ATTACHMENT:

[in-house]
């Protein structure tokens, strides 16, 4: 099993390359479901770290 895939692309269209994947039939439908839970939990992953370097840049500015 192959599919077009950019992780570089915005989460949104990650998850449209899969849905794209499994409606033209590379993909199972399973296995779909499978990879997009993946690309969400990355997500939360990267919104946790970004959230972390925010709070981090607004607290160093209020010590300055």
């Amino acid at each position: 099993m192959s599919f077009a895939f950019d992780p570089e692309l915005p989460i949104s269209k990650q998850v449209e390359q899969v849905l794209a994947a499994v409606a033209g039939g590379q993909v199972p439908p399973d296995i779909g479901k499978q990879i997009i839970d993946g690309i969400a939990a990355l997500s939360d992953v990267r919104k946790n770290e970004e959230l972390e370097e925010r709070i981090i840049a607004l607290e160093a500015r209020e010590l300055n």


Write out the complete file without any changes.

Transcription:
[in-house]
């Protein structure tokens, strides 16, 4: 099993390359479901770290 895939692309269209994947039939439908839970939990992953370097840049500015 192959599919077009950019992780570089915005989460949104990650998850449209899969849905794209499994409606033209590379993909199972399973296995779909499978990879997009993946690309969400990355997500939360990267919104946790970004959230972390925010709070981090607004607290160093209020010590300055």
């Amino acid at each position: 099993m192959s599919f077009a895939f950019d992780p570089e692309l915005p989460i949104s269209k990650q998850v449209e390359q899969v849905l794209a994947a499994v409606a033209g039939g590379q993909v199972p439908p399973d296995i779909g479901k499978q990879i997009i839970d993946g690309i969400a939990a990355l997500s939360d992953v990267r919104k946790n770290e970004e959230l972390e370097e925010r709070i981090i840049a607004l607290e160093a500015r209020e010590l300055n």